Friday, April 19, 2013

Starving the Wolf

An old Cherokee story was brought to my attention yesterday, one you may have heard. There are several minor variations, but the basic story goes like this:

An old Grandfather said to his grandson, who came to him with anger at a friend who had done him an injustice, "Let me tell you a story.

I too, at times, have felt a great hate for those that have taken so much, with no sorrow for what they do.

But hate wears you down, and does not hurt your enemy. It is like taking poison and wishing your enemy would die. I have struggled with these feelings many times." He continued, "It is as if there are two wolves inside me. One is good and does no harm. He is joy, peace, love, hope, serenity, humility, kindness, benevolence, empathy, generosity, truth, compassion, and faith. He lives in harmony with all around him, and does not take offense when no offense was intended. He will only fight when it is right to do so, and in the right way.

But the other wolf, ah! He is full of anger, envy, sorrow, regret, greed, arrogance, self-pity, guilt, resentment, inferiority, lies, false pride, superiority, and ego.. The littlest thing will set him into a fit of temper. He fights everyone, all the time, for no reason. He cannot think because his anger and hate are so great. It is helpless anger, for his anger will change nothing. Sometimes, it is hard to live with these two wolves inside me, for both of them try to dominate my spirit."

The boy looked intently into his Grandfather's eyes and asked, "Which one wins, Grandfather?"

The Grandfather smiled and quietly said, "The one I feed."

Is there really any question which wolf to feed? Of course I would feed the good wolf, right? Of course. Always. But the other wolf, the anger, envy, sorrow, etc... he's wily. Those feelings will come without wishing them. They come because they are inside me--inside all of us. I feed the bad wolf when I wallow in them, when I let them hold too much of my energy and attention. It's easy to do so... too easy when I'm tired or lonely or hungry... He's quick and sharp, this bad wolf, and he can snatch a meal so quickly.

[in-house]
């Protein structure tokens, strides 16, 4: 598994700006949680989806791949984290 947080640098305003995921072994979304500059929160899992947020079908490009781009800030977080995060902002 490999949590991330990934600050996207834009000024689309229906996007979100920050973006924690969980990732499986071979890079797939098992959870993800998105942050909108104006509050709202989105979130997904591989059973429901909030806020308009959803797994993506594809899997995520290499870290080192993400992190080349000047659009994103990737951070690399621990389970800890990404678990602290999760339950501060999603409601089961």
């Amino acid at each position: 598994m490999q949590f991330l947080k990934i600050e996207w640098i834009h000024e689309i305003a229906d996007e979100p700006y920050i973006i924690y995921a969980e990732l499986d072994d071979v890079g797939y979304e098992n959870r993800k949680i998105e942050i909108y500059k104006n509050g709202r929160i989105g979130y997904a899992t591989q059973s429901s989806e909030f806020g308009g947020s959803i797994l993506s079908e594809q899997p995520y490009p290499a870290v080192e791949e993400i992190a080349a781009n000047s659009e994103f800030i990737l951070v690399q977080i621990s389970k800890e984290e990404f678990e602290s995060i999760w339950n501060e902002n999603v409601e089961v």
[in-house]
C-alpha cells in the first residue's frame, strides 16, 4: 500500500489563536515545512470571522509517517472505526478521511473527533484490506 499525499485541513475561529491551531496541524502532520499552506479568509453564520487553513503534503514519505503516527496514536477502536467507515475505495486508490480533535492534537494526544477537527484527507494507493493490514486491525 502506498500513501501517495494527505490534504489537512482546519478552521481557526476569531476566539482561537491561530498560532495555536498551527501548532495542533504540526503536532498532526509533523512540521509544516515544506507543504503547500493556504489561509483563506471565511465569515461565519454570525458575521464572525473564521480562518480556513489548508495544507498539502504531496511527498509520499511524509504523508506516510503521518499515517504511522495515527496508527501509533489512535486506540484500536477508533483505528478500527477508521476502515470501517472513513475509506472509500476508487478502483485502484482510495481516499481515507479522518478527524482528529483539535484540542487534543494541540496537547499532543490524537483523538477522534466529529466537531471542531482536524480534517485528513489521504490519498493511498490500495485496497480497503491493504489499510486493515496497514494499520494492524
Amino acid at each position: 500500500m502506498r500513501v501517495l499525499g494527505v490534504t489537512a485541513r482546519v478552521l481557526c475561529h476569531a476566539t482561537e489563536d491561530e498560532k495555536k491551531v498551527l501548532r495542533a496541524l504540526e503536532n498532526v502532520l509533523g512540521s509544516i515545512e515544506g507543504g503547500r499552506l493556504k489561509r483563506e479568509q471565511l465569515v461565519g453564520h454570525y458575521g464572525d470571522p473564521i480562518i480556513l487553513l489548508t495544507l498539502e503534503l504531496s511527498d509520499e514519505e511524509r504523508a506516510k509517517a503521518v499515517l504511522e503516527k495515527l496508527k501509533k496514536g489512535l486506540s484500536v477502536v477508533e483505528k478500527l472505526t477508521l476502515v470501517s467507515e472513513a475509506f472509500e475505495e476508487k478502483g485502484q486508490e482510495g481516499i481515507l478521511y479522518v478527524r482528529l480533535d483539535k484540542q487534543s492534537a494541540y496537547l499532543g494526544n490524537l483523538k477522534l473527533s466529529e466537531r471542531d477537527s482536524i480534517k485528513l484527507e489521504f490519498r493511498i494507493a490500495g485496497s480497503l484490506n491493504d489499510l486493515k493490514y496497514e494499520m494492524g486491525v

It is especially easy to feed the bad wolf when it comes to those most dear to us. Those we love most can offer the juiciest morsels because our feelings for them, our emotional investment is so great. We toss anger, envy, resentment, self-pitty and the like in his dish. If we aren't vigilant, he'll snatch scraps right from our hands.

But there's more. There's always more. Maybe, just maybe I can take those scraps which fall to the bad wolf and boost the good wolf's diet with them. I can steal them back from the bad fellow. Any tidbit the good wolf can salvage will strengthen him. Those things on which the bad wolf might feed can serve as food for the good wolf just as well. Better, in fact, knowing they come from a place of love and only exist because of love.

Can you understand jealousy as an expression of love? Can you harness anger and know it only feels so raw because of the bond you share with the person with whom you are angry? How about morphing self-pity into ache and longing--a good, pleasant ache?

Yes. Yes. Yes.

It takes vigilance. It takes effort to make feeding the good wolf a habit. It takes patience and time and commitment. It takes love, but the good wolf thrives on love.


Donna said...

I used that story on my graduation cards for my seniors one year. It was particularly apt for some of them, but I don't know that it was truly appreciated.

Indigo said...

I know this legend well. And I also know how difficult it is sometimes to know which wolf we're feeding. I know I've spent some years feeding the wrong wolf (mistakes, lifestyle choices). These days I'm trying to do the right thing and balance out the bad. I honestly think that's what the story is about - finding a way to balance the two. We'll always exist with both wolves.

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Anonymous said...

I've heard the legend, but I like your take on it. Rendering not evil for evil but for good. This analogy's going to stick with me. Thanks, Aaron.